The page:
Similar to the education and training part of your resume, the Professional Experience section should also be listed in reverse chronological order. This has two functions. Firstly, and most importantly, this is the format that most recruiters and talent managers are used to seeing. When information is presented to them in this manner, it makes it easier for them to understand and correlate it to the rest of your resume. It’s a smart move to make your audience absorb information from your document quickly and clearly. Secondly, from an aesthetics point of view, it’s a good idea to maintain visual consistency in your resume format.

Remember the Professional Summary Section you put together near the top of your resume? Well, this is the place where it gets its information from. List out important achievements in each role that you have handled. This is not a simple description of duties, but a professional highlight reel of your best moments at the job. As far as possible, make sure you include a great action verb, and quantify each achievement. This is designed to focus on aspects of your profile that demonstrate you can bring more to the table than the other applicants. One of these is soft skills – an oft overlooked part of nursing profiles. Use at least a third of your list to showcase your expertise in people skills, patient management, and team work. If you have demonstrated good presentation, negotiation or other communication skills, please highlight them in your professional summary. This will help your resume stand out from the pack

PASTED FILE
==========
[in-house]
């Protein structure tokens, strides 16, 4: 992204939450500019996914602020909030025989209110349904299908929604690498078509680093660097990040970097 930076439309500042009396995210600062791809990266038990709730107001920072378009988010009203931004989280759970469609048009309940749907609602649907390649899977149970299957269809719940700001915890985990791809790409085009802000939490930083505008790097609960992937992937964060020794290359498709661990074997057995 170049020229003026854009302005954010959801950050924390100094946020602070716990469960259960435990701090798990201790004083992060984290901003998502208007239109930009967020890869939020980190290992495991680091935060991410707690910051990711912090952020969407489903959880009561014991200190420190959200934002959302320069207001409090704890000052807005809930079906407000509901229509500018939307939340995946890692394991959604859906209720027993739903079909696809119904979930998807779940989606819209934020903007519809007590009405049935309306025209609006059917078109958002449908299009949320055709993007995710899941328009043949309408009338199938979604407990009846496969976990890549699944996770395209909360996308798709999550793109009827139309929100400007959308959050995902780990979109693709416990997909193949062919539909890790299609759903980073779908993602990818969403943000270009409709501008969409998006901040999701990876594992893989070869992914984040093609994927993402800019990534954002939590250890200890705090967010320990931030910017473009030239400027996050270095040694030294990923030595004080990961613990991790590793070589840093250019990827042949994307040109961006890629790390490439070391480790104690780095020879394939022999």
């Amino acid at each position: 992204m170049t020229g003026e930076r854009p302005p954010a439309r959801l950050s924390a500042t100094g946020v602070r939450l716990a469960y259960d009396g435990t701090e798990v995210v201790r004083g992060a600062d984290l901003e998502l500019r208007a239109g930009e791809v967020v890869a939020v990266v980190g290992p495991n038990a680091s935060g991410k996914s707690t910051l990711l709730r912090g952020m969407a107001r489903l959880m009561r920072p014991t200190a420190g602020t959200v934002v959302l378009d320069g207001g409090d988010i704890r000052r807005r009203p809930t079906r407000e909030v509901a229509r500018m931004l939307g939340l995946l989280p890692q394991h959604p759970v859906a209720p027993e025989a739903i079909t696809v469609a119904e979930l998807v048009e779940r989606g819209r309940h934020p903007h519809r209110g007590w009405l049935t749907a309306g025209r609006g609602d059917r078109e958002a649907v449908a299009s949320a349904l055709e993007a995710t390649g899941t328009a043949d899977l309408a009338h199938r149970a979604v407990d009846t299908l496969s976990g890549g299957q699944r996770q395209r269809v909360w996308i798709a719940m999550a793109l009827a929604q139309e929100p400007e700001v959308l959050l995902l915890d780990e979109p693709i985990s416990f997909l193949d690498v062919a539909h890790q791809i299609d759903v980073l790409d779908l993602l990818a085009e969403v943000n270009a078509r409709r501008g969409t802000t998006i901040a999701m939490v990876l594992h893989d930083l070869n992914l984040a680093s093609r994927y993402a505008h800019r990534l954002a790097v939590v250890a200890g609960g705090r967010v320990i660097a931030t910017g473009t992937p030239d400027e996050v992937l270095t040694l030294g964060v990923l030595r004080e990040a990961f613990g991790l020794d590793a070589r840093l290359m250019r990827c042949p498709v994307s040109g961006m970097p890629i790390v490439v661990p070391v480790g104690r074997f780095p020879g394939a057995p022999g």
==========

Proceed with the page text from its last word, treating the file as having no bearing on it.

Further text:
If you have a lot of experience, you may be applying for a very specialized position, in which case highly specific detail relating to the role will need to be provided. Some senior roles also call for leadership abilities – your experience in management or supervisory positions should be demonstrated with action verbs and quantifiable results. This is a clear way of showing where the team handling experience was obtained, this building trust with the reader, rather than mentioning vague leadership duties.

Here is a sample list of action verbs that you can use. These have been specially chosen for their effectiveness in healthcare resumes

Adhered
Administered
Applied
Assessed
Assisted
Built
Collaborated
Communicated
Contributed
Decided
Delegated
Delivered

Demonstrated
Developed
Directed
Displayed
Educated
Ensured
Evaluated
Executed
Explained
Followed
Helped
Led

Listened
Managed
Measured
Negotiated
Observed
Performed
Planned
Preserved
Provided
Reacted
Reported
Responded

Scheduled
Shared
Supervised
Taught
Tracked
Trained
Treated
Updated
Wrote